Financial Literacy

High cost of living is top election concern for Canadians

By: Jessica Mach on July 2, 2019

The high cost of living is the top concern among Canadians in the leadup to this fall’s federal election, despite the relative strength of the national economy.

A poll by the CBC found that 32% of Canadians ranked cost of living as their top worry. This ranking was consistent among every segment of Canadians surveyed, which included indigenous Canadians, new Canadians, first-time voters and visible minorities.

The second top worry among those surveyed was climate change (19%), while the health of themselves and their family members fell into third place (10%). Other concerns included immigration, international relations and trade, social inequality, job security, crime, truth in media, terrorism and racism.

It’s no surprise that the cost of living ranks high on the CBC’s poll. Consumer debt has been growing across the country for a while now, and while wages are finally beginning to rise, they’d been slow to do so over the past few decades. Prolonged international trade tensions — particularly between China and the U.S. — and sluggish oil prices at the start of the year didn’t do much to inspire confidence, either.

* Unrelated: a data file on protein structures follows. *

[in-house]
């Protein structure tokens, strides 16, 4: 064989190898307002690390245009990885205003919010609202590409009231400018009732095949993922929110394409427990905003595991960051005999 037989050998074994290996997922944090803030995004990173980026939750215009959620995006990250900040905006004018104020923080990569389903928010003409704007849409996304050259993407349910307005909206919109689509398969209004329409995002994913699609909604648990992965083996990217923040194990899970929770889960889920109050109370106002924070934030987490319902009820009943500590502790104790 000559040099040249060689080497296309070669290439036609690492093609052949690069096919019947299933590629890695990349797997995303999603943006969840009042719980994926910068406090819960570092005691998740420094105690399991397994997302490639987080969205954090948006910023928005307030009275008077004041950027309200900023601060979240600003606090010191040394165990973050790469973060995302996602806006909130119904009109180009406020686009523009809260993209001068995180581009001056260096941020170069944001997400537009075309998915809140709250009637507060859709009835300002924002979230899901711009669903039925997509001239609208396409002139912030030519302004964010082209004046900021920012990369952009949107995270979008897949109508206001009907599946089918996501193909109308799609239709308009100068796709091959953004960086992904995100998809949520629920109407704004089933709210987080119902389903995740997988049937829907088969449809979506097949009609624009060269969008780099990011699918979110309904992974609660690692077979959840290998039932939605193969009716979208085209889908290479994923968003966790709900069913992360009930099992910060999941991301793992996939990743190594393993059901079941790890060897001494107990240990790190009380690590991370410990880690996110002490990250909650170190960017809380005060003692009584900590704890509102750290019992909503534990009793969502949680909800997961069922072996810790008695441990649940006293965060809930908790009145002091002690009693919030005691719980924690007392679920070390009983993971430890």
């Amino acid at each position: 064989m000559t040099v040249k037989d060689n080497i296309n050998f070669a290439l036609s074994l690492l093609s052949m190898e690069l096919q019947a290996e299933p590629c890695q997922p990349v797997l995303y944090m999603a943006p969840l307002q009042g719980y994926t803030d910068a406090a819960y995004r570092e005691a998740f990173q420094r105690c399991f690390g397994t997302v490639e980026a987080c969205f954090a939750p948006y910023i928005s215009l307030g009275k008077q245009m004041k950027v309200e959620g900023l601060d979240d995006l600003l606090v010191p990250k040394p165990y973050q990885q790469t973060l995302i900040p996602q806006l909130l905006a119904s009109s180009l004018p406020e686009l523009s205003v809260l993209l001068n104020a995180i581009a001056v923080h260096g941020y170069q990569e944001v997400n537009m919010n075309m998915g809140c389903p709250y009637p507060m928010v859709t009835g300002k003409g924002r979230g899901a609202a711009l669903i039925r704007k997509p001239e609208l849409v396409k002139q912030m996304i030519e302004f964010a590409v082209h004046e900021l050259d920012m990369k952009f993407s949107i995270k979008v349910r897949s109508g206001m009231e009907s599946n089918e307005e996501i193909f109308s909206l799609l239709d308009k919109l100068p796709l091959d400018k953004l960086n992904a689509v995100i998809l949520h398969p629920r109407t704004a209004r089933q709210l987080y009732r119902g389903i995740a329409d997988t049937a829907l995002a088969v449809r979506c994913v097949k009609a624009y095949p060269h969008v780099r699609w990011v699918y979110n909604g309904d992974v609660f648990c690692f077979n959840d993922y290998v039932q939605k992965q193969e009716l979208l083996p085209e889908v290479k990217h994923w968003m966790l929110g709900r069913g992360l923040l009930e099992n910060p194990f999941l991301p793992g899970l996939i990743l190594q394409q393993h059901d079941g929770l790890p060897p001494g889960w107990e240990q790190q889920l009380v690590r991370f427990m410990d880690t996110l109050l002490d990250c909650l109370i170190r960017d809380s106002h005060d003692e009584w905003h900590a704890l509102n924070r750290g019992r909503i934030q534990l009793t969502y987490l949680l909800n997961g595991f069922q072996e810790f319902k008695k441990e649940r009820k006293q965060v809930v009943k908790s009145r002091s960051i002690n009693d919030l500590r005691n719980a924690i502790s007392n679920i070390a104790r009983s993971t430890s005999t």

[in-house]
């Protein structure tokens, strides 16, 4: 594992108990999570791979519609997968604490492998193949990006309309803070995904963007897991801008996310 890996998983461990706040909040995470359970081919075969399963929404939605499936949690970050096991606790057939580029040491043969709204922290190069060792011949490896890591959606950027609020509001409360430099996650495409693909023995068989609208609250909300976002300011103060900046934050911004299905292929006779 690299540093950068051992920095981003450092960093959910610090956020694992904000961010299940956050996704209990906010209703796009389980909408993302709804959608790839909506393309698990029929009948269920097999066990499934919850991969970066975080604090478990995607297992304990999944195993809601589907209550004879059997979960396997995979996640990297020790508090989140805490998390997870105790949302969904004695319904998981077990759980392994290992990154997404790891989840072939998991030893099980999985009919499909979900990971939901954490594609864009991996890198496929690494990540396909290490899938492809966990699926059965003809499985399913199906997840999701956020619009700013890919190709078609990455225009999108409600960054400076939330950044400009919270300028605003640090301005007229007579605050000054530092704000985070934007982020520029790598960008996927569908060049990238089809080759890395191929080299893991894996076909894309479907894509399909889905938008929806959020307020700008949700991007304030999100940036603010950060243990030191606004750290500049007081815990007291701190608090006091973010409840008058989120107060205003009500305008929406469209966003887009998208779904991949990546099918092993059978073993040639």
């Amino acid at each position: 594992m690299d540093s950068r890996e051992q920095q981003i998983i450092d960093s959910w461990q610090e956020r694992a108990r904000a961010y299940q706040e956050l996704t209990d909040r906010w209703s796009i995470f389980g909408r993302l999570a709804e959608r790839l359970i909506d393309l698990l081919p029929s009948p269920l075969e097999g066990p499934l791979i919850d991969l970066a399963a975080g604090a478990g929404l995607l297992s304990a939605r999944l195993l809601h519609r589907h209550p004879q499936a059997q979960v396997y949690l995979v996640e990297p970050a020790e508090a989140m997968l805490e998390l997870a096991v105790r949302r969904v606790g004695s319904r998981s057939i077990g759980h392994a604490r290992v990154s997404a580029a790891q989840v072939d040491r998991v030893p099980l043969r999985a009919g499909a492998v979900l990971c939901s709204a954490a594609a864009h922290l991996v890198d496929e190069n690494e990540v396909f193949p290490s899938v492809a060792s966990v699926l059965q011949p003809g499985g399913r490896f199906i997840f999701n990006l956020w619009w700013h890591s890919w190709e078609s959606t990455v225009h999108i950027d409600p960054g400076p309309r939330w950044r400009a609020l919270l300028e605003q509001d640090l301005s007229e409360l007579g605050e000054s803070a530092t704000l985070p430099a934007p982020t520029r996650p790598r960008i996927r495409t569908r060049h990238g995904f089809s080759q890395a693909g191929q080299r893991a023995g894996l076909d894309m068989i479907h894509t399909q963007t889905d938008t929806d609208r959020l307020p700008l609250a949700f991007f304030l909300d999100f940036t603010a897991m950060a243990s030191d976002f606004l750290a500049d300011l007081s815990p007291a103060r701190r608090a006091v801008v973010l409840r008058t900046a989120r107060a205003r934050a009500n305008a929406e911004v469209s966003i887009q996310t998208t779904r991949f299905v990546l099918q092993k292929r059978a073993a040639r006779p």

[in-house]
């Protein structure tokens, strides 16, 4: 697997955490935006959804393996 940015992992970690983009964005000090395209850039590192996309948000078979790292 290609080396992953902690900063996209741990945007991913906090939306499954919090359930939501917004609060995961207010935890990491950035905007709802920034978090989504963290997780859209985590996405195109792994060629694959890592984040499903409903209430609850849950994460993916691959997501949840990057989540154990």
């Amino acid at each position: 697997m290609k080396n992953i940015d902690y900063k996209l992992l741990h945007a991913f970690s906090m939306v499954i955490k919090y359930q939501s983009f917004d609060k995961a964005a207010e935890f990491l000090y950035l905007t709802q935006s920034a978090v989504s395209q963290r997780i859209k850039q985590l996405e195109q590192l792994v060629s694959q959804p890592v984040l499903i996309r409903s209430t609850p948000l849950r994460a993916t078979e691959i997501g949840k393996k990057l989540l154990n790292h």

Although only one in 10 Canadians told the CBC that they’re not getting by financially, 68% of those surveyed said that they “have to think about how they spend money.”

Despite these concerns, however, the economy is faring just fine — if not great. A staggering 106,500 jobs were created across the country over the past year, wages are currently growing at a faster pace than inflation and the unemployment rate, which is currently at 5.4%, is about “as low as it get,” Pedro Atunes, chief economist with the Conference Board of Canada, told the CBC.

Over the past three or four years, said Atunes, the Canadian economy has “done quite well.”

“The aggregate economic data in Canada is looking quite strong,” added Frances Donald, chief economist and head of macroeconomic strategy at Manulife. “We have plenty of jobs, wages are rising, GDP numbers are fairly solid.”

 

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